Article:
WASHINGTON (AP) — 'amen' TEST TEST TES TThe Obama administration has reached a deal with black farmers that could end a years-long stalemate over alleged racial discrimination by the Agriculture Department.
The agency is planning to announce a $1.25 billion fund Thursday to compensate African-Americans who say they were unfairly denied assistance from USDA.
If approved by Congress, it would be the second round of damages stemming from a class-action lawsuit originally settled in 1999. The new money is intended for people who were denied earlier payments, often over missed deadlines.
President Barack Obama requested the same amount in his budget last year, saying he hoped to close a painful chapter in the agency's history that has lingered for years. But the funding stalled in Congress as settlement negotiations continued over issues such as lawyers' fees and the process for distributing payments.
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With a deal in hand, officials believe they can win funding from Congress and begin distributing money soon.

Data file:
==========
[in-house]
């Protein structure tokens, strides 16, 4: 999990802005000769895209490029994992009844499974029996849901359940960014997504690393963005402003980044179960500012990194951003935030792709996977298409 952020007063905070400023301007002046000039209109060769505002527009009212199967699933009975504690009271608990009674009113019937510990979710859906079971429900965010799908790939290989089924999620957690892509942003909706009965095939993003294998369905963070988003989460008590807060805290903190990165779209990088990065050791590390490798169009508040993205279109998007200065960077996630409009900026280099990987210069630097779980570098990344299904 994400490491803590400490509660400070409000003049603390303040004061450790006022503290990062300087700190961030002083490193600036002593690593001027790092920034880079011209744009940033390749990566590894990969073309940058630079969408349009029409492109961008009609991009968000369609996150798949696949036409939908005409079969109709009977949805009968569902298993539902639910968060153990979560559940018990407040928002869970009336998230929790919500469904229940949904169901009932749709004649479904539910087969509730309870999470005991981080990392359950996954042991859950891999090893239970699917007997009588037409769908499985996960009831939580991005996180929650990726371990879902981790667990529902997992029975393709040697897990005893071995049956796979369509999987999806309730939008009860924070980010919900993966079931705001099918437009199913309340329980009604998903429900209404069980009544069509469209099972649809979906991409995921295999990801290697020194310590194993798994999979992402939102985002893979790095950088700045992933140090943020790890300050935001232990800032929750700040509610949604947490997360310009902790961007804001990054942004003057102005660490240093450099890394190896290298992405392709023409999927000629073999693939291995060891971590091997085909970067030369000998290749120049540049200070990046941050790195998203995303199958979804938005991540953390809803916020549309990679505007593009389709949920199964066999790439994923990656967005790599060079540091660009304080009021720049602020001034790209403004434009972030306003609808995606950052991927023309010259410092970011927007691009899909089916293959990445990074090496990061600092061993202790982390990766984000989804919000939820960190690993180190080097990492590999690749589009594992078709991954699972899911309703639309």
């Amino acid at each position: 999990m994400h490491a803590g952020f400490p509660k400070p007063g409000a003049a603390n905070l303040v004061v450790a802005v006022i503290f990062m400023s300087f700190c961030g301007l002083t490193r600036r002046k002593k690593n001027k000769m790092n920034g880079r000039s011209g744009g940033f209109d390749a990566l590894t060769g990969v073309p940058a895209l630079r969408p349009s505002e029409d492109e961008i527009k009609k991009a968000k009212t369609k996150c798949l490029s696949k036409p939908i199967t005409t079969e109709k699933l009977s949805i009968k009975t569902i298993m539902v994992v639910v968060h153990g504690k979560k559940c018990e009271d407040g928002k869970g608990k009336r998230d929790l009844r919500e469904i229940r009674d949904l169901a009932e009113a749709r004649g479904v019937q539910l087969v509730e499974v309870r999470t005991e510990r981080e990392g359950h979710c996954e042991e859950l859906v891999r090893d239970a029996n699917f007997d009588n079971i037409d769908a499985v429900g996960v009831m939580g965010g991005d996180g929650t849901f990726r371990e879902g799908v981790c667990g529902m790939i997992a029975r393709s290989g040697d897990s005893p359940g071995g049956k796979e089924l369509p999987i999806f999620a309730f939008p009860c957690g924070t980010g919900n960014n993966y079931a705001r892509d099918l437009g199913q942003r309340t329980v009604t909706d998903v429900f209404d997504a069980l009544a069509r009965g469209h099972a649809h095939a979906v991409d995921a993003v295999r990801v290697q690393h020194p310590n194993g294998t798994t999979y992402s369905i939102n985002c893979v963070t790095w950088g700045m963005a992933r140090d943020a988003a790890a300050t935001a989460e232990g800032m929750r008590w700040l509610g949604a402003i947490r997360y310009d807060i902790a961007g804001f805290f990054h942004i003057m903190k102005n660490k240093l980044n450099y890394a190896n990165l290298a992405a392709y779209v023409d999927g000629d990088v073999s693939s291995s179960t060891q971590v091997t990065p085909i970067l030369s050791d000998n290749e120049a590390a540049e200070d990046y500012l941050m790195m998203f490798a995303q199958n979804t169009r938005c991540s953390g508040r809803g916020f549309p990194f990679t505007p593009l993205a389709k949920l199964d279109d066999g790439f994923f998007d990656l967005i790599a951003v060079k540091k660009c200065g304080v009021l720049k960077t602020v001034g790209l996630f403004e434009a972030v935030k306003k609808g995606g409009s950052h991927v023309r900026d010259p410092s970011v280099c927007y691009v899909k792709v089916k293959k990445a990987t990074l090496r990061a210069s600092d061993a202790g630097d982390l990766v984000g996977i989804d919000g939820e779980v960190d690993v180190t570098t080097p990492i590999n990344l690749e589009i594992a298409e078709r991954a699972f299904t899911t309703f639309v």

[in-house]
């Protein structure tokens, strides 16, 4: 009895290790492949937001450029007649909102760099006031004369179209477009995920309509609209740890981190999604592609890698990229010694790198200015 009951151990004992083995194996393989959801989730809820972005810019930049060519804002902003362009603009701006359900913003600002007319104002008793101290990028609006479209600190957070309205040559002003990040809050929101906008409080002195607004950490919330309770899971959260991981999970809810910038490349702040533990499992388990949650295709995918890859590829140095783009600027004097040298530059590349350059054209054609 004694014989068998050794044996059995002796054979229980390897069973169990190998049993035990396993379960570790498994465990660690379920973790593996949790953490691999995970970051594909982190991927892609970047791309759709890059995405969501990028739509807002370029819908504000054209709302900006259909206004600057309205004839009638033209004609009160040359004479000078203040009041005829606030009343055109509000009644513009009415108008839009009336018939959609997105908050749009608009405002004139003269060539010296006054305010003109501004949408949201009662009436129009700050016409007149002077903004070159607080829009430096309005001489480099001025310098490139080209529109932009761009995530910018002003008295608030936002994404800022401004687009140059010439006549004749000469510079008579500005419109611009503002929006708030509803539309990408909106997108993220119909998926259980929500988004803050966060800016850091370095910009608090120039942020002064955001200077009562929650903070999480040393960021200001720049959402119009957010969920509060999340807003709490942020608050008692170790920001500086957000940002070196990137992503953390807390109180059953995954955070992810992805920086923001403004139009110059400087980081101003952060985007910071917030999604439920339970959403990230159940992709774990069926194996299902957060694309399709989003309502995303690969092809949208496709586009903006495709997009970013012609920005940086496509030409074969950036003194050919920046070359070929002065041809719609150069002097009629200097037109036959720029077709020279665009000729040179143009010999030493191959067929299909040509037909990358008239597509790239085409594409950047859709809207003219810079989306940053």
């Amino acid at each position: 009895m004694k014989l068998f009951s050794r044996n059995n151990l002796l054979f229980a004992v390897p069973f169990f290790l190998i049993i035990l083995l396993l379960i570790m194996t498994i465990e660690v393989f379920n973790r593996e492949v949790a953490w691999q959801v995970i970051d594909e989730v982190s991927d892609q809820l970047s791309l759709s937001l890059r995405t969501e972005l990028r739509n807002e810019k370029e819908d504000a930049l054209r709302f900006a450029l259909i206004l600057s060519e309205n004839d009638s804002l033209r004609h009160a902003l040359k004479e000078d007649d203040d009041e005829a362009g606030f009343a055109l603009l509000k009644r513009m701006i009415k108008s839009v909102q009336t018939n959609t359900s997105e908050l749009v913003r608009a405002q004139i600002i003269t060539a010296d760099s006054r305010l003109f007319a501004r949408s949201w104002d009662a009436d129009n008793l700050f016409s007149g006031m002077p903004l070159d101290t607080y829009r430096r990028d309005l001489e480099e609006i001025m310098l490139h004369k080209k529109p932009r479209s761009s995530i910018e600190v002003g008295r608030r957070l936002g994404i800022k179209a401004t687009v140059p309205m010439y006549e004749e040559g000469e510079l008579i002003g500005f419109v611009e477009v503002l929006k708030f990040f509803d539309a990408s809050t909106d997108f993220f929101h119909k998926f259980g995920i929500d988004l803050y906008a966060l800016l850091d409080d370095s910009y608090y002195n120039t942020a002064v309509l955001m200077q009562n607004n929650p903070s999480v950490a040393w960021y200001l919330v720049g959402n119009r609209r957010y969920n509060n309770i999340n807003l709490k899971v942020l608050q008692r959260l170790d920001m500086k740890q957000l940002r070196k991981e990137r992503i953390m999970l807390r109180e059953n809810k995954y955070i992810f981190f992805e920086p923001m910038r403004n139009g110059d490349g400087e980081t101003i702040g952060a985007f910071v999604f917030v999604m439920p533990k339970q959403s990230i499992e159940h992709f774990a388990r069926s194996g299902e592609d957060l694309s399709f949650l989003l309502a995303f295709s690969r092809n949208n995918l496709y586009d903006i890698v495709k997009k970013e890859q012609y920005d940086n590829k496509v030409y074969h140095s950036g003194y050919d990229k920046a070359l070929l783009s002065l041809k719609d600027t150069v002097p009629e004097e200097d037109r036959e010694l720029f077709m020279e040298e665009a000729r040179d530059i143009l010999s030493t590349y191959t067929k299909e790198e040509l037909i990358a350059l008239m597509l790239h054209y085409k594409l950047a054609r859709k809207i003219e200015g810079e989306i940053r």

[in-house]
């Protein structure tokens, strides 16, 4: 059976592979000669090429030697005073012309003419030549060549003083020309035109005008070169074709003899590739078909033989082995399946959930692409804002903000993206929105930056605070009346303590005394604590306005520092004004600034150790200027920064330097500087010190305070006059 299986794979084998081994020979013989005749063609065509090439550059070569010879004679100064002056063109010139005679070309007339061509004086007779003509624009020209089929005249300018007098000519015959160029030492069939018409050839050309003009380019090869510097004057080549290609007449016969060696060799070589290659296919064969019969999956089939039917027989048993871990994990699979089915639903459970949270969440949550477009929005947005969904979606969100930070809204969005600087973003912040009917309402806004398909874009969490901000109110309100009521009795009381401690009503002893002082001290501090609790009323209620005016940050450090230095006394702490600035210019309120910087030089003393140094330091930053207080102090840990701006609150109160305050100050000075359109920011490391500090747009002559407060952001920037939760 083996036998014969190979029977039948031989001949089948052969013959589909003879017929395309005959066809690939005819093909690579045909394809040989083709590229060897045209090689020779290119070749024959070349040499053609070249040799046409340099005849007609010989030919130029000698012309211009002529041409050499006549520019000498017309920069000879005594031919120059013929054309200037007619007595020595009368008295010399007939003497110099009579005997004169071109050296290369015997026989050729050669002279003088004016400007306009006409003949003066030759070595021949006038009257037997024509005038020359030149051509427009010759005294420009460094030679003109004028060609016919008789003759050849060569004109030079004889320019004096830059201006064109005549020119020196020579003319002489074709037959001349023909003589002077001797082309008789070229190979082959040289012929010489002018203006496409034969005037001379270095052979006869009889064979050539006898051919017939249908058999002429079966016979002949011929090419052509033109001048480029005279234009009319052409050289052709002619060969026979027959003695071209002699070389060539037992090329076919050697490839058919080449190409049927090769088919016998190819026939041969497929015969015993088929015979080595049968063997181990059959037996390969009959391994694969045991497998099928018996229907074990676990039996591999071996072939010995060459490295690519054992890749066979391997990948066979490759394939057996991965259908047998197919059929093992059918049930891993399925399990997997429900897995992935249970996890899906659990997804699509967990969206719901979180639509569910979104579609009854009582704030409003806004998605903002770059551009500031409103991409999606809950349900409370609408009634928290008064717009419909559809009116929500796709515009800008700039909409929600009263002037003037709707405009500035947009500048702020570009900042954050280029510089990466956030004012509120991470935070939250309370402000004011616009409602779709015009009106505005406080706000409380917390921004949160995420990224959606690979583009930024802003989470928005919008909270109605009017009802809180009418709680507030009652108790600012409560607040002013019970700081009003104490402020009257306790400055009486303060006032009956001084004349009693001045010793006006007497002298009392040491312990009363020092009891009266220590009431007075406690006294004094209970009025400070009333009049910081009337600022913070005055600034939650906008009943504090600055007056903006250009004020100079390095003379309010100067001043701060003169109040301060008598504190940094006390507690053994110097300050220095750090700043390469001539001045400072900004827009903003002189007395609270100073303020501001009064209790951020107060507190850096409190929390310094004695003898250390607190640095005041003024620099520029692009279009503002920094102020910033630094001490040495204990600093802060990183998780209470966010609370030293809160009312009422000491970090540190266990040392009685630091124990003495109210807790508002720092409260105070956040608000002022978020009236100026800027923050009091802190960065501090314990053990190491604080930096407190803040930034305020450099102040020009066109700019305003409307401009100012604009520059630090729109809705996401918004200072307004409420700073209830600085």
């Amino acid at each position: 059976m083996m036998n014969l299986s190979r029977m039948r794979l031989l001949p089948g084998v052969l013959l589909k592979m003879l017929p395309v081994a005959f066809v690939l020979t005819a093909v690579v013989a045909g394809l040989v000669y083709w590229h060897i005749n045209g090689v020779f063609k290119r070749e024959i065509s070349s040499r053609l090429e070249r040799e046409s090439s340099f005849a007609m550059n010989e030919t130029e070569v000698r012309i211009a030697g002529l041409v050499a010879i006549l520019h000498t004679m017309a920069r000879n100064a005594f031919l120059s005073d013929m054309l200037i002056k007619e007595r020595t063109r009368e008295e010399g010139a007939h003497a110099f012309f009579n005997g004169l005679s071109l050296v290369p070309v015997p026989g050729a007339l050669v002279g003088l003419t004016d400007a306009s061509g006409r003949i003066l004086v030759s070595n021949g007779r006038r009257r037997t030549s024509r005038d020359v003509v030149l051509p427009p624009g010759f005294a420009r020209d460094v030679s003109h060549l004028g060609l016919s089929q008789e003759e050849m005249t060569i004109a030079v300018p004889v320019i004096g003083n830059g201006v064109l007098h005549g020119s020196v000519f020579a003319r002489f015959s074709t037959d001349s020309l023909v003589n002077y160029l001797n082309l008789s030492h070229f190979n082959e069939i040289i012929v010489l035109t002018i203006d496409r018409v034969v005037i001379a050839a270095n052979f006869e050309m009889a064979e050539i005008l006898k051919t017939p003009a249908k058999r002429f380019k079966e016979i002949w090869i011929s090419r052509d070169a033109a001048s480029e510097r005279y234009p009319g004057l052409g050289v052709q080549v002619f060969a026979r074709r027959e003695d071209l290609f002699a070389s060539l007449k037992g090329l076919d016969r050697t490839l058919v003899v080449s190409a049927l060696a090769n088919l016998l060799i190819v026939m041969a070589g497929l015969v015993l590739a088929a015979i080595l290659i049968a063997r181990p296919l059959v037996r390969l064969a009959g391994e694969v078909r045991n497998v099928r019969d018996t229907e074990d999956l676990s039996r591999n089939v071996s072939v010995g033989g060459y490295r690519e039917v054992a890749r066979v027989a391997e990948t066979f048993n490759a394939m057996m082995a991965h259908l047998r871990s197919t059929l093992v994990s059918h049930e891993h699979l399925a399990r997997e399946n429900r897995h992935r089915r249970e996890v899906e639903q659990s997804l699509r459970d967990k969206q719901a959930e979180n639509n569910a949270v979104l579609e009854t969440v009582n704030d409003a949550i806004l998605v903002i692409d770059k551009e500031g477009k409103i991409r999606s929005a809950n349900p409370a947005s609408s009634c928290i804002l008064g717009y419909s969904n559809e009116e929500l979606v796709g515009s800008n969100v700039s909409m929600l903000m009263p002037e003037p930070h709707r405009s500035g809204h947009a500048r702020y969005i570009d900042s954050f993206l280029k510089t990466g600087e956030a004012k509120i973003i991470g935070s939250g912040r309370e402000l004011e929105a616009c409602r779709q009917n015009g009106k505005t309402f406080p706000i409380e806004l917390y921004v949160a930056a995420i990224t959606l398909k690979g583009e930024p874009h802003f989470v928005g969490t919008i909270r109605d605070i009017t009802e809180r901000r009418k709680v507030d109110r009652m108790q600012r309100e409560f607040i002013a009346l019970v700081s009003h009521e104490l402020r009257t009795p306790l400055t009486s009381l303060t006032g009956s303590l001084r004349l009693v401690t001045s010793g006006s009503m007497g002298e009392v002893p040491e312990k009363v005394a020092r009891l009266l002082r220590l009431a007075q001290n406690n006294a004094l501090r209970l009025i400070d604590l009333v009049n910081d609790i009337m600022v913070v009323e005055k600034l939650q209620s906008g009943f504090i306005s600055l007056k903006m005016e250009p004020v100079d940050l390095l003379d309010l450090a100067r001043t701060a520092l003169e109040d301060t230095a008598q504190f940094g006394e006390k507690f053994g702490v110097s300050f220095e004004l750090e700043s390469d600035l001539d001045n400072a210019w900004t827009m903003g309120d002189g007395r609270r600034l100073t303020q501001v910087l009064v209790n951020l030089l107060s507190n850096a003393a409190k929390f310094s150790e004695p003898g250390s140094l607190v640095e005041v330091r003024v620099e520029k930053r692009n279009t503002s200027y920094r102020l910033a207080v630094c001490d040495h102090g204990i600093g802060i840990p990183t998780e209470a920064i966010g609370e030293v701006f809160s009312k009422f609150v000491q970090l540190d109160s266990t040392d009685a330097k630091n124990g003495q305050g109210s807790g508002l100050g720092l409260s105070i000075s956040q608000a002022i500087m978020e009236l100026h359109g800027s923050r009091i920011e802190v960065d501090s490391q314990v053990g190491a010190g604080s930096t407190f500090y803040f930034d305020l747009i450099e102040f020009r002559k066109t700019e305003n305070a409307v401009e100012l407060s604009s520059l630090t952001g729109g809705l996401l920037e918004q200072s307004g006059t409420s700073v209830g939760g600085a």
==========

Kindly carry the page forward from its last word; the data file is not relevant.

Agriculture Secretary Tom Vilsack is planning to discuss the agreement on an afternoon conference call.
Thousands of black farmers and would-be farmers — mostly from the South — say that local USDA offices routinely denied them loans and disaster aid that routinely went to whites.
The government paid out more than $1 billion on about 16,000 claims under the original lawsuit. The case is known as Pigford, named after Timothy Pigford, a black farmer from North Carolina who was among the original plaintiffs.
Most claimants opted to seek expedited payments that required a relatively low burden of proof. The payments were $50,000 plus $12,500 in tax breaks.
Civil rights advocates and others have pushed for another round of payments because thousands of people were denied claims. Many said they didn't know about the settlement and missed deadlines for filing.
The new agreement calls for a payment process similar to the original settlement in which claimants can win compensation without going to court.